Chew up the scenery

verb phrase

to overact, act melodramatically; also written [chew up scenery]
Word Origin

refers to actor’s enthusiasm causing him or her to chew on the scenery
Usage Note


verb phrase

To overact; ham: Beery and Lionel Barrymore chew up all the scenery that isn’t nailed down/ Neeson doesn’t chew up the scenery when he works

[1930s+ Show business; originally fr a 1930 theater review by Dorothy Parker : ”More glutton than artist, he commences to chew up the scenery”; in an 1881 glossary a loud actor is said to ”eat scenes,” which may or may not be related]


Read Also:

  • Chewy

    [choo-ee] /ˈtʃu i/ adjective, chewier, chewiest. 1. (of food) not easily , as because of toughness or stickiness; requiring much . /ˈtʃuːɪ/ adjective chewier, chewiest 1. of a consistency requiring chewing; somewhat firm and sticky adjective

  • Chex

    [cheks] /tʃɛks/ noun 1. a plural of 1 . [chek] /tʃɛk/ verb (used with object) 1. to stop or arrest the motion of suddenly or forcibly: He checked the horse at the edge of the cliff. 2. to restrain; hold in restraint or control: They built a high wall to check the tides. 3. to […]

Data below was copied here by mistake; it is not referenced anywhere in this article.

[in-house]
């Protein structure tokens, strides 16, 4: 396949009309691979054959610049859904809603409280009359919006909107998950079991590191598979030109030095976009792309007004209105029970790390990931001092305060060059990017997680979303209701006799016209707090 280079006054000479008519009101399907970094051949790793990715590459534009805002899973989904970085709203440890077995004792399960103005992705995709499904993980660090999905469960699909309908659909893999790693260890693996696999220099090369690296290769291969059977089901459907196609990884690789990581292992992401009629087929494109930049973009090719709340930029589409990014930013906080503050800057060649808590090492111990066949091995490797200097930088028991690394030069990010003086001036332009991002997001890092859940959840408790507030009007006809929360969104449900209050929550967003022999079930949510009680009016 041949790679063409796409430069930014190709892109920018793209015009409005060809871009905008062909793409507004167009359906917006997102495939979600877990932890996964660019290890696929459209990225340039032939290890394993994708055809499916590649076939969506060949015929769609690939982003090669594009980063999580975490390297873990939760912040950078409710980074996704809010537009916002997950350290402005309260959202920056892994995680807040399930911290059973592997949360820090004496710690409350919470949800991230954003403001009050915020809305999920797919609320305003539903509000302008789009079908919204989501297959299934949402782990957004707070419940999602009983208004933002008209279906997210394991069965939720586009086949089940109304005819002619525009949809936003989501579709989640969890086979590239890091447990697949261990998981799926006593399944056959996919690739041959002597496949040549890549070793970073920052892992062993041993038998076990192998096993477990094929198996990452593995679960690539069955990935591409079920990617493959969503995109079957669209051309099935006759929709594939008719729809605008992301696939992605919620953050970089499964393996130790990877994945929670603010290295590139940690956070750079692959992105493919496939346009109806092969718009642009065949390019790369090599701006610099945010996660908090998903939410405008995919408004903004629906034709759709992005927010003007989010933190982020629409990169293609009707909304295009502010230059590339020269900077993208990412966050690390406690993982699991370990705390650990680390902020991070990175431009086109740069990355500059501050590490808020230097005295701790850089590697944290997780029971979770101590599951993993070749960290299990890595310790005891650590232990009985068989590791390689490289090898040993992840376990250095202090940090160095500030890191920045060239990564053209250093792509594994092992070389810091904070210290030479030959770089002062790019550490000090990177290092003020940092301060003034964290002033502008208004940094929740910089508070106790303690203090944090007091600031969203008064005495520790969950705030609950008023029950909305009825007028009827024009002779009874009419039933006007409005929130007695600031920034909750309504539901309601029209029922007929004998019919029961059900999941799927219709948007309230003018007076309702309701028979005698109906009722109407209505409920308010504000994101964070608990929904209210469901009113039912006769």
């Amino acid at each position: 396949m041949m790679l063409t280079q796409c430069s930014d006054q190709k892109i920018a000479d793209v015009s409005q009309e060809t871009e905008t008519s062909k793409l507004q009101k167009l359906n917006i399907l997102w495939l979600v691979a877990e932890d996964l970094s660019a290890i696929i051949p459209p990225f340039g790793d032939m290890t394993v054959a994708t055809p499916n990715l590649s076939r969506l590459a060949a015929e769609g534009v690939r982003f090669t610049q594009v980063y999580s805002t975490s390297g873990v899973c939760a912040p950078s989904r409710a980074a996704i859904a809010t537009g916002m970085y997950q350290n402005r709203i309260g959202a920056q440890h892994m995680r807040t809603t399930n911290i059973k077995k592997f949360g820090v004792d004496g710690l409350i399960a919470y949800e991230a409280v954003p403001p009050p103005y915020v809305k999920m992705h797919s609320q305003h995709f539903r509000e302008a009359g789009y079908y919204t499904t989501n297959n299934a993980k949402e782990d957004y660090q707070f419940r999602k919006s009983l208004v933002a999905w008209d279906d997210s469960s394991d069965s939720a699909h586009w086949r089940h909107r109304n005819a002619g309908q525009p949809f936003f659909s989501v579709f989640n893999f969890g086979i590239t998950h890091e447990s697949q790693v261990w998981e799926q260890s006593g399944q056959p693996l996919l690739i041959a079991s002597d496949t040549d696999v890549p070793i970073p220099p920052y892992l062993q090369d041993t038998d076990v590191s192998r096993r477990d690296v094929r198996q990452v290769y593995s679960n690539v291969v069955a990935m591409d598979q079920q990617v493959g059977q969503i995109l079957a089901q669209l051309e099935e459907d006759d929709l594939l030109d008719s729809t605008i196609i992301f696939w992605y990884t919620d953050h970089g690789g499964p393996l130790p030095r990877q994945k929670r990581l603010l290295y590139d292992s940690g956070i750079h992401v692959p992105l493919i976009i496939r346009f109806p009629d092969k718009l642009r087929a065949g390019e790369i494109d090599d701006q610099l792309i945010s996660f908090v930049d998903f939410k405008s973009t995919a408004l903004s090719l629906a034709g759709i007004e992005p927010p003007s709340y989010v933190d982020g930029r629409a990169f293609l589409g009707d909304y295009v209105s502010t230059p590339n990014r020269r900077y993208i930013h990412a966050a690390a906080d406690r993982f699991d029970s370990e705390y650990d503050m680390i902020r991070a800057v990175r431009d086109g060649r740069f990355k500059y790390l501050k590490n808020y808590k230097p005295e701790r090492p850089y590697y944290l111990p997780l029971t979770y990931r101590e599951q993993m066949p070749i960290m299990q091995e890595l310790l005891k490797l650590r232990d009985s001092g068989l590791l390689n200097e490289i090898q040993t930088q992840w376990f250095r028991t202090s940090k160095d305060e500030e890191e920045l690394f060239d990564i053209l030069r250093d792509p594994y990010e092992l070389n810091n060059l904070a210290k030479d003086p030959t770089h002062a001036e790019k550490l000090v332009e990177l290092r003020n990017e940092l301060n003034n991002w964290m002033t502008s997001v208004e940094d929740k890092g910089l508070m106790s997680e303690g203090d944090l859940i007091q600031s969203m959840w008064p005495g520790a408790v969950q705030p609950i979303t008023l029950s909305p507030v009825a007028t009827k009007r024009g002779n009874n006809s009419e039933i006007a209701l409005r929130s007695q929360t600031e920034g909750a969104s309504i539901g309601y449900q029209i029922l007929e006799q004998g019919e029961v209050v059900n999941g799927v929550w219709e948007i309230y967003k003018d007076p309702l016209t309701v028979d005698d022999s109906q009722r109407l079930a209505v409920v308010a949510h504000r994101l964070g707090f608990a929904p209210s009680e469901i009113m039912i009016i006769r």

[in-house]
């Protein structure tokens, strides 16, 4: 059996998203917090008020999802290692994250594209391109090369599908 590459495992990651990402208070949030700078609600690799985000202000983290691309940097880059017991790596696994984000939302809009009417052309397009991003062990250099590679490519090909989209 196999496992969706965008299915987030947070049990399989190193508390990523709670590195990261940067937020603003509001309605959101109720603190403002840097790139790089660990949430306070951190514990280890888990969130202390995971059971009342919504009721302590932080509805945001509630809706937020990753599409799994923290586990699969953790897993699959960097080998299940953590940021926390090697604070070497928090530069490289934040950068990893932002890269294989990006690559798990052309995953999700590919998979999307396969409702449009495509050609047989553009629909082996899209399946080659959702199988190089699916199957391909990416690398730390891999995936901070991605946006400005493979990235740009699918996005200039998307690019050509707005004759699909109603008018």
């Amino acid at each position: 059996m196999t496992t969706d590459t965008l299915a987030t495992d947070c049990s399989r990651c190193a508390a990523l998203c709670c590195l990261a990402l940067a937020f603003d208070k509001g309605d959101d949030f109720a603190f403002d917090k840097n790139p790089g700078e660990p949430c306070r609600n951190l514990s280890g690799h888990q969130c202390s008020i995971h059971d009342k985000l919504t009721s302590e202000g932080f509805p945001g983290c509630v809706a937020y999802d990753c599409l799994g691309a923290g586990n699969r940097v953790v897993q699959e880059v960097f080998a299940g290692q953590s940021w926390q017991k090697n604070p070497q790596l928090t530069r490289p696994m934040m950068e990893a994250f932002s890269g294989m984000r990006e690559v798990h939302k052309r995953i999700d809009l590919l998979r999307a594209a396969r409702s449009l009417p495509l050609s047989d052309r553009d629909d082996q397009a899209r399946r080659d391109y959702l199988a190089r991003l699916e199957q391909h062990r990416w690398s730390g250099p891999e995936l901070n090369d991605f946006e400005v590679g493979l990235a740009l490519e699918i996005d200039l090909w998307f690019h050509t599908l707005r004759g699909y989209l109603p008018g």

• Cheyenne

    [shahy-en, -an] /ʃaɪˈɛn, -ˈæn/ noun, plural Cheyennes (especially collectively) Cheyenne for 1. 1. a member of a North American Indian people of the western plains, formerly in central Minnesota and North and South Dakota, and now divided between Montana and Oklahoma. 2. an Algonquian language, the language of the Cheyenne Indians. 3. a city in […]

  • Cheyenne-river

    noun 1. a river flowing NE from E Wyoming to the Missouri River in South Dakota. About 500 miles (800 km) long.

Disclaimer: Chew up the scenery definition / meaning should not be considered complete, up to date, and is not intended to be used in place of a visit, consultation, or advice of a legal, medical, or any other professional. All content on this website is for informational purposes only.